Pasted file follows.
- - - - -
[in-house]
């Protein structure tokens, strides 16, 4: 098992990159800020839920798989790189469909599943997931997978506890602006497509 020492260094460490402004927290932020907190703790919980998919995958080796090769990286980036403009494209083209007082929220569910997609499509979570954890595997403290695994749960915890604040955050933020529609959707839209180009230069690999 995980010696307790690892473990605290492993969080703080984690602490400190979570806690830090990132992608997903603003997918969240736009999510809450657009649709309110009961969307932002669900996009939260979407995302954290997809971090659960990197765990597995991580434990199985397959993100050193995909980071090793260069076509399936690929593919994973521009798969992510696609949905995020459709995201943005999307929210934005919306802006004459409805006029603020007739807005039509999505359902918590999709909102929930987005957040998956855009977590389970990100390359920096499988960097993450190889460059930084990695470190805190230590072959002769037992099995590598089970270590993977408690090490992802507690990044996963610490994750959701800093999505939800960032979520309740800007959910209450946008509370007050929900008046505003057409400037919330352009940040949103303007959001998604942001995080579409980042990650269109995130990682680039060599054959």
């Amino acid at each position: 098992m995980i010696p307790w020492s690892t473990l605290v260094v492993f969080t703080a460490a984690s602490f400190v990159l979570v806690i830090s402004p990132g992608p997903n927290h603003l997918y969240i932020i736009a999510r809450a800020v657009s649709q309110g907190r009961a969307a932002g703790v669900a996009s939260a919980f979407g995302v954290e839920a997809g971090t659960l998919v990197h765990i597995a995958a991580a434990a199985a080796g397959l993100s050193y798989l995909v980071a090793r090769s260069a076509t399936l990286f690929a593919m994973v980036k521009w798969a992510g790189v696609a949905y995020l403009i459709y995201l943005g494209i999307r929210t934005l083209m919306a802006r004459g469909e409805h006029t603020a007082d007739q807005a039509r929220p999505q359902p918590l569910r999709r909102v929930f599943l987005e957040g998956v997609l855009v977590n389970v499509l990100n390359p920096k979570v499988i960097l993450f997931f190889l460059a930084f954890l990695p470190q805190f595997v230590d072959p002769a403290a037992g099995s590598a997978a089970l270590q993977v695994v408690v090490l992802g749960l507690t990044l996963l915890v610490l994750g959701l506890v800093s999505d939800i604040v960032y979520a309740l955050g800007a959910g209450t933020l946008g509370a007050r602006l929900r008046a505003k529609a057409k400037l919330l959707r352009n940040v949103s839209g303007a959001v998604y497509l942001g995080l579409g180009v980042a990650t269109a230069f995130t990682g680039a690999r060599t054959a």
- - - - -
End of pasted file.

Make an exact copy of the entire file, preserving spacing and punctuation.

[in-house]
């Protein structure tokens, strides 16, 4: 098992990159800020839920798989790189469909599943997931997978506890602006497509 020492260094460490402004927290932020907190703790919980998919995958080796090769990286980036403009494209083209007082929220569910997609499509979570954890595997403290695994749960915890604040955050933020529609959707839209180009230069690999 995980010696307790690892473990605290492993969080703080984690602490400190979570806690830090990132992608997903603003997918969240736009999510809450657009649709309110009961969307932002669900996009939260979407995302954290997809971090659960990197765990597995991580434990199985397959993100050193995909980071090793260069076509399936690929593919994973521009798969992510696609949905995020459709995201943005999307929210934005919306802006004459409805006029603020007739807005039509999505359902918590999709909102929930987005957040998956855009977590389970990100390359920096499988960097993450190889460059930084990695470190805190230590072959002769037992099995590598089970270590993977408690090490992802507690990044996963610490994750959701800093999505939800960032979520309740800007959910209450946008509370007050929900008046505003057409400037919330352009940040949103303007959001998604942001995080579409980042990650269109995130990682680039060599054959």
């Amino acid at each position: 098992m995980i010696p307790w020492s690892t473990l605290v260094v492993f969080t703080a460490a984690s602490f400190v990159l979570v806690i830090s402004p990132g992608p997903n927290h603003l997918y969240i932020i736009a999510r809450a800020v657009s649709q309110g907190r009961a969307a932002g703790v669900a996009s939260a919980f979407g995302v954290e839920a997809g971090t659960l998919v990197h765990i597995a995958a991580a434990a199985a080796g397959l993100s050193y798989l995909v980071a090793r090769s260069a076509t399936l990286f690929a593919m994973v980036k521009w798969a992510g790189v696609a949905y995020l403009i459709y995201l943005g494209i999307r929210t934005l083209m919306a802006r004459g469909e409805h006029t603020a007082d007739q807005a039509r929220p999505q359902p918590l569910r999709r909102v929930f599943l987005e957040g998956v997609l855009v977590n389970v499509l990100n390359p920096k979570v499988i960097l993450f997931f190889l460059a930084f954890l990695p470190q805190f595997v230590d072959p002769a403290a037992g099995s590598a997978a089970l270590q993977v695994v408690v090490l992802g749960l507690t990044l996963l915890v610490l994750g959701l506890v800093s999505d939800i604040v960032y979520a309740l955050g800007a959910g209450t933020l946008g509370a007050r602006l929900r008046a505003k529609a057409k400037l919330l959707r352009n940040v949103s839209g303007a959001v998604y497509l942001g995080l579409g180009v980042a990650t269109a230069f995130t990682g680039a690999r060599t054959a």